Newspaper article St Louis Post-Dispatch (MO)

Peabody Energy Flags Bankruptcy Risk after Skipping Interest Payment

Newspaper article St Louis Post-Dispatch (MO)

Peabody Energy Flags Bankruptcy Risk after Skipping Interest Payment

Article excerpt

Peabody Energy, the nation's largest coal miner and one of the largest companies still headquartered in the city of St. Louis, moved closer to bankruptcy with a warning Wednesday that it may have to restructure in court.

The coal mining company said bankruptcy was possible in a regulatory filing with the Securities and Exchange Commission, and it opted to skip a $71.1 million interest payment that starts the clock on a 30-day grace period.

Falling demand for coal, strict environmental controls and growing competition from natural gas have pushed several big coal miners into bankruptcy protection over the past year, including Creve Coeur-based Arch Coal Inc., the country's second-largest coal company.

After a nearly $2 billion loss last year, Peabody referenced "continued uncertainty around global coal fundamentals" and said there was "substantial doubt whether the company will be able to continue as a going concern."

Peabody had already warned in a previous filing that auditors might have to include the "going concern" language in the financial report, but it said that it could seek a waiver from lenders to avoid triggering a credit default.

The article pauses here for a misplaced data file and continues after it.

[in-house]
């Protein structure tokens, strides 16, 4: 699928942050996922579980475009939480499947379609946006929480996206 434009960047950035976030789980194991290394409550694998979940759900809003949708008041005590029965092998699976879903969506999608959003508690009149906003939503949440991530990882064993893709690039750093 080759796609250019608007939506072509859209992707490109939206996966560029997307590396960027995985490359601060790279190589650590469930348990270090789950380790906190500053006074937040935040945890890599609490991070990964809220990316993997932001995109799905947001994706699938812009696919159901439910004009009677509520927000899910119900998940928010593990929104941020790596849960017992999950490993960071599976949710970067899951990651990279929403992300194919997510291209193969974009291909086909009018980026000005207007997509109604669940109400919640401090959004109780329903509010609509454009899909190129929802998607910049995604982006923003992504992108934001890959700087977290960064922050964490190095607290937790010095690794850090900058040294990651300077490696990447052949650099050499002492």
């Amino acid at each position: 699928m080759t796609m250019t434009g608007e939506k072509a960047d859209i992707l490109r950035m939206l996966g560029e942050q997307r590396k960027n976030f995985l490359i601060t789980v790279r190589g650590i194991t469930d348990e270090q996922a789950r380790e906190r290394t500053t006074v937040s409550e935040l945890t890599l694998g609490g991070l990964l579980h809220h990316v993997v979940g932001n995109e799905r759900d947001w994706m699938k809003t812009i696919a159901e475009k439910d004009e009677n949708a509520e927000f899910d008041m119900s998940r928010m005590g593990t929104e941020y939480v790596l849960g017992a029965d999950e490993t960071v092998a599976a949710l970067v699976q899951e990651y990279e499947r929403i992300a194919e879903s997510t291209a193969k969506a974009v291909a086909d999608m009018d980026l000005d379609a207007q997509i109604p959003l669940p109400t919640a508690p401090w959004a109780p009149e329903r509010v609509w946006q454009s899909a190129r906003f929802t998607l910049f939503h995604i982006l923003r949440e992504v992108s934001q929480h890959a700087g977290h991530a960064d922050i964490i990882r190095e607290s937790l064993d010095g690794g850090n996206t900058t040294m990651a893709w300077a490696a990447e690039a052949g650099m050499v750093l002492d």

Peabody was working to finish the sale of three western U.S. coal mines before filing its annual financial report in order to boost earnings enough to meet debt covenants. But the company's plan to sell the mines to Bowie Resource Partners hit a snag amid the slump in coal prices and souring sentiment in credit markets, people familiar with the matter told Bloomberg last month.

Now, without the sale, Peabody's auditors say its financial trajectory may not be sustainable, giving the miner's secured lenders more leverage to potentially force it into bankruptcy.

"One practical effect is that this opinion impacts our credit agreement and may result in an acceleration of our debt obligations," Peabody said in a statement.

Its plans to cut expenses and reduce debt might not be successful, the company warned.

"We may need to voluntarily seek protection under Chapter 11," Peabody said in the filing.

A bankruptcy filing for Peabody would deal the biggest blow yet to an industry that has an outsize corporate presence in the St. Louis region.

Peabody is the only nonutility Fortune 500 company still headquartered in the city of St. Louis. Its building is a prominent part of the city skyline, visible to thousands during Cardinals baseball games at Busch Stadium.

A former chief executive sits on the board of Washington University and Peabody and its employees have donated millions to local civic and philanthropic organizations in recent years. The company helped pay for the remodel of the old Kiel Opera House downtown, buying naming rights for the popular venue now known as the Peabody Opera House.

But years of bad coal markets have forced the company to reduce the number of employees at its Market Street headquarters from about 600 five years ago to roughly 375. Once a member of the influential S&P 500 index, it lost its place there in 2014.

Peabody's decision to skip the interest payment comes as it tries to renegotiate a substantial debt load outside of court. With more than $900 million in liquidity as of Feb. …

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